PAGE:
As a business owner or a professional, learning how to format a book the right way is absolutely essential. A well written and laid out nonfiction book can turn you overnight into an expert in your field. Your book may lead to media outlets seeking you out for your expert opinion, resulting in free media exposure.
It may also land on the desks of decision makers that may select your services over a competitor’s simply because you’ve written a book and they haven’t. A book may open doors for paid speaking engagements since event managers tend to be biased towards authors.
And finally, a book may become a lead generator by projecting expertise and trustworthiness to potential clients.
But none of the above will come to pass if your book isn’t designed professionally. This is one of two areas where you cannot afford to cut corners by giving the job to a family member or using the DIY approach. The other area is editing, which is outside the scope of this article (learn here how to hire a professional editor).
So, why then write a article about how to format a book? Because it’s important that you become familiar with the different elements that your book designer will work with, especially when many of the design decisions will be made in consultation with you.
Here are the key elements that are part of professional book design.
Elements of Book Formatting
A quality nonfiction book has three main components: the front matter, the main body and the back matter. Each has a specific function in the book and in some cases they contain elements that are mandatory in the book trade. If these sections are missing, you won’t be able to distribute your book through mainstream channels.
Let’s get into the details.
The front matter in a book will have some or all of the following sections:
- Testimonials (Optional): Nonfiction books typically begin with two or more pages of testimonials, since social proof is highly regarded by readers. You’ll have to solicit testimonials from advance readers prior to publication. Include in your testimonials colleagues and business associates, members of your target audience and, if you can, recognized authorities in your field.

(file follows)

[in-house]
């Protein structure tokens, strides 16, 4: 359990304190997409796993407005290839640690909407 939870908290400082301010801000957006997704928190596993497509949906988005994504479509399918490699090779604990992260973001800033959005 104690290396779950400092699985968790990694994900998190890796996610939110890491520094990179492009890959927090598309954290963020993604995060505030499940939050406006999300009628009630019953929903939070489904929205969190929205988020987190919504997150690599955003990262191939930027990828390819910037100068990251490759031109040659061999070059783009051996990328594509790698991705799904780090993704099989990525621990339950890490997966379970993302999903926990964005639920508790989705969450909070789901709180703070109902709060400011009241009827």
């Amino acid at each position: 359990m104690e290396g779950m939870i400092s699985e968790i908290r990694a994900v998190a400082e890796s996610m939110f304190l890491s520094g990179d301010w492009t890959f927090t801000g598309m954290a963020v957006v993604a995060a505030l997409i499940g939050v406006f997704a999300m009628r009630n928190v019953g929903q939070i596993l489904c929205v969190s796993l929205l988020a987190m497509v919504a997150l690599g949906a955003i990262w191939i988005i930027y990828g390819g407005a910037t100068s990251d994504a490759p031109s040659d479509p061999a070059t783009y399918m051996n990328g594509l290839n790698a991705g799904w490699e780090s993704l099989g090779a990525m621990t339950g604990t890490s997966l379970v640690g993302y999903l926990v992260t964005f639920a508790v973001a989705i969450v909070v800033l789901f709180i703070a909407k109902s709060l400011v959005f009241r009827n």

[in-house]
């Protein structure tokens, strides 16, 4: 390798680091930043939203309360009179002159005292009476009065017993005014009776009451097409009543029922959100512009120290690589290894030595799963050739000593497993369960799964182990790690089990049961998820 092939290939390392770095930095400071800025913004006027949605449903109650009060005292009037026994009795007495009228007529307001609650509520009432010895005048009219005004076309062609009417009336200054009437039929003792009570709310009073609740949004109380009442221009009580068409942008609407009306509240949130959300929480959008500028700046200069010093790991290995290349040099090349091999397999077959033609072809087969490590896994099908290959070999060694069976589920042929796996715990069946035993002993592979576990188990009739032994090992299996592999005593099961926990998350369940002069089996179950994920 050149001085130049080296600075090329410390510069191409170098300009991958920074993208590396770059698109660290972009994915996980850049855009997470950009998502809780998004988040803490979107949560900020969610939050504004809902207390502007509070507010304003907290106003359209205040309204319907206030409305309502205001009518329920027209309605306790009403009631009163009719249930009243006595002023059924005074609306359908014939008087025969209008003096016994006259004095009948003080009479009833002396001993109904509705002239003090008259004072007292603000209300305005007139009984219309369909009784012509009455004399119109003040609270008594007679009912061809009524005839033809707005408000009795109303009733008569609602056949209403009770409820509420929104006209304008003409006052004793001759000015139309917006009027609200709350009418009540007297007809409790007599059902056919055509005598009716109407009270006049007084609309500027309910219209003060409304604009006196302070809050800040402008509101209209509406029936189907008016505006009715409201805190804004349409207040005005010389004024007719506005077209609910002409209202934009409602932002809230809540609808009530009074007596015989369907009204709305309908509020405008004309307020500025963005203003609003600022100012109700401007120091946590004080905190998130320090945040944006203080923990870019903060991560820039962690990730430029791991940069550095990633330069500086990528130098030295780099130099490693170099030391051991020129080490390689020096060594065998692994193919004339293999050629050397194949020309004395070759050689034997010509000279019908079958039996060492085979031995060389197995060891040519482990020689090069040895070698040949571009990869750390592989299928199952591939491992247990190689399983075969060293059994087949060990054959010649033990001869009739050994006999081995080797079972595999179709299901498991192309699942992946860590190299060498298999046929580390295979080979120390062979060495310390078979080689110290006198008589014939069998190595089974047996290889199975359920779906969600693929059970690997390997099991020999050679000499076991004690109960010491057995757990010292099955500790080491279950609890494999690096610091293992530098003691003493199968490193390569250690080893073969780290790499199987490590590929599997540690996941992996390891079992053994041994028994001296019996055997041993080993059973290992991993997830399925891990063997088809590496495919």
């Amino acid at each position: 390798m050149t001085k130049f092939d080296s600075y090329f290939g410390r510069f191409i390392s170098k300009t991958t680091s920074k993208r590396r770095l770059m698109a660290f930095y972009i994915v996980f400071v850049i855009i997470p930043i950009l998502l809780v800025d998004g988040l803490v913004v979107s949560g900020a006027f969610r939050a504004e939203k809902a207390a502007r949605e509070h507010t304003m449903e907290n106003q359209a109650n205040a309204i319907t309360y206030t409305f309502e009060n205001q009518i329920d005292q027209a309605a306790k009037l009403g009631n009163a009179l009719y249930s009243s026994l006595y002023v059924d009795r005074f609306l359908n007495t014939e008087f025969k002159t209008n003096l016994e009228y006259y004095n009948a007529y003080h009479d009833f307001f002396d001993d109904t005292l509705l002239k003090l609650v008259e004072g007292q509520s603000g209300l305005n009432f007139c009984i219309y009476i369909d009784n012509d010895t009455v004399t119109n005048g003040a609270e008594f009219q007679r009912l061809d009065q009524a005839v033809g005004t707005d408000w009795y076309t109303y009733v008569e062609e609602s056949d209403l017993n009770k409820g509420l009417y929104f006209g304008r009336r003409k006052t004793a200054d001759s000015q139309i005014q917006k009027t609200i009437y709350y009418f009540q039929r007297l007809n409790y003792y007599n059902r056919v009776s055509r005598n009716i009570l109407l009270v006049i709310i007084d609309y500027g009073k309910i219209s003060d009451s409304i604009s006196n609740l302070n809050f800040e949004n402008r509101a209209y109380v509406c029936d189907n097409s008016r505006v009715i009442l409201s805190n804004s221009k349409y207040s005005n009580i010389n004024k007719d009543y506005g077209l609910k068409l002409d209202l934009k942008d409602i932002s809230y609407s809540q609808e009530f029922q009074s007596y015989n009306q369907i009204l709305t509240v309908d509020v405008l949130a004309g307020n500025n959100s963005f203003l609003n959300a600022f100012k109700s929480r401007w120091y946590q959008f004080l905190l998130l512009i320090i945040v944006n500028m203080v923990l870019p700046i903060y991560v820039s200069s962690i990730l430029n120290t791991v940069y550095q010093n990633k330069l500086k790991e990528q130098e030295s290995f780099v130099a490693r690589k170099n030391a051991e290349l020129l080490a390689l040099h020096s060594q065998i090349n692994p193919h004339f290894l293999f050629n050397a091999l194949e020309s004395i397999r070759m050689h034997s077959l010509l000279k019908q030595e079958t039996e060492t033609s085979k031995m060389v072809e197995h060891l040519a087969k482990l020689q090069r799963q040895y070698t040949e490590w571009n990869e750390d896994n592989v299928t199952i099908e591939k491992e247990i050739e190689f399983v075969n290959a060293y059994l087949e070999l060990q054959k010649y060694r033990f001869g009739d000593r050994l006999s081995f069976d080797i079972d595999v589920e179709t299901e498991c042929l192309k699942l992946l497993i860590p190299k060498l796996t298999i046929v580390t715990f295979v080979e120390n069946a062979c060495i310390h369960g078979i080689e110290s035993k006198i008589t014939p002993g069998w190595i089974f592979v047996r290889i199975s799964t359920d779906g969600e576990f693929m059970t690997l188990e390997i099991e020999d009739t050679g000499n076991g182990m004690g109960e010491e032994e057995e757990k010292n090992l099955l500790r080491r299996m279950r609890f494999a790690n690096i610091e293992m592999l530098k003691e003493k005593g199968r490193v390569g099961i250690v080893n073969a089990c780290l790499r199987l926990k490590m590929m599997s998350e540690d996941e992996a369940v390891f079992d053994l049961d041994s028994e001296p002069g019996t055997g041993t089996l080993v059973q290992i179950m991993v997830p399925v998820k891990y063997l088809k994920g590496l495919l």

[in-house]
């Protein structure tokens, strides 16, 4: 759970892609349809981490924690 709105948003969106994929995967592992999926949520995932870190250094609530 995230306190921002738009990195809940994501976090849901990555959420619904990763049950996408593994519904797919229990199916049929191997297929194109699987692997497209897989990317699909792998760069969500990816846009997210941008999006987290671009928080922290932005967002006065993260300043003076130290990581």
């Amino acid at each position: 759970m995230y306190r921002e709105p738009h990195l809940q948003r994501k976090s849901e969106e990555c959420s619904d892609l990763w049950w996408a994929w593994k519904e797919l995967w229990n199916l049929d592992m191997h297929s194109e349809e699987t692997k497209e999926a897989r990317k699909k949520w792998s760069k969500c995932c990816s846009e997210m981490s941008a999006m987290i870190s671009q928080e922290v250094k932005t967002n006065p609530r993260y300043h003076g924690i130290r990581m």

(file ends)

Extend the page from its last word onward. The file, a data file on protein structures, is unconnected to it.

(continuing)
- Title Page (Mandatory): This page contains your title, subtitle and the author’s name.
- Copyright Page (Mandatory): This page appears on the back of the title page and contains the copyright statement showing the year of publication; your publisher’s address, a P.O. Box if you’re self-published and don’t want to disclose your physical address or your business address; library cataloguing information; and any legal disclaimers.
- Epigraph (Optional): This page can be used to show a quotation or inspirational statement that adds context to your book, or simply a favorite quote that you’d like to include in your book.
- Dedication (Optional): This page acknowledges a person or an entity that you want to dedicate your book to.
- Table of Contents (Highly recommended): This page or pages shows a listing of your contents and is usually auto-generated by the software used by your book designer.
- Foreword (Optional): This is an introduction to your book that is typical written by an authority in your field, where they can sing your praises or the praises of your book.
- Preface (Optional): This is a section written by you where you can tell your readers about the genesis for your book, something about yourself that is relevant to them and, if this is a second or subsequent edition of your book, a mention of the changes that were made in relation to the previous edition.
- Acknowledgments (Optional): Here you may want to acknowledge anyone who helped you in the creation of your book, including associates, your editor, your book designer, any other professional that you’ve hired to produce and promote your book, your family and anyone else of relevance to your book project.
- Introduction (Highly recommended): Your book’s introduction will be the sales letter for your book. This is typically the third area that readers will seek before deciding to purchase your book. First they’ll look at your book cover, then they’ll quickly browse your table of contents and finally they’ll read your introduction.
Now, let’s get into the technical aspects of your book. The body of the book is where your entire manuscript resides. In order to make your book appealing to your readers, there are a number of formatting elements that your designer will play with, as follows:
The first thing your designer will choose is your trim size or book size. For nonfiction books, there are three common trim sizes that the vast majority of books are printed on:
- 5 x 8 inches
- 5 x 8.5 inches
- 6 x 9 inches
Custom trim sizes are possible but usually authors shy away from them due to their high cost.
There are thousands of fonts to choose from in the book design market. Font choice is a highly complex visual exercise and you should trust your professional book designer to make the right decision for you.
Choosing the right font is more art than science and it comes down to years of experience in book design. The right font will make your book look great and the wrong font will give your reader a headache – but you might not be able to tell which is which if you were to look at them separately.
This is a font treatment that is widely used in nonfiction books. A drop cap is applied to the first letter of the first word of each chapter, and it’s created by making that letter outsized in comparison to the font size applied to the rest of the book. A drop cap has the height of several lines of text in your book.
There are two main styles for nonfiction paragraphs. The traditional style is borrowed from fiction books and it consists of indenting the first line of each paragraph by approximately 0.25 inches.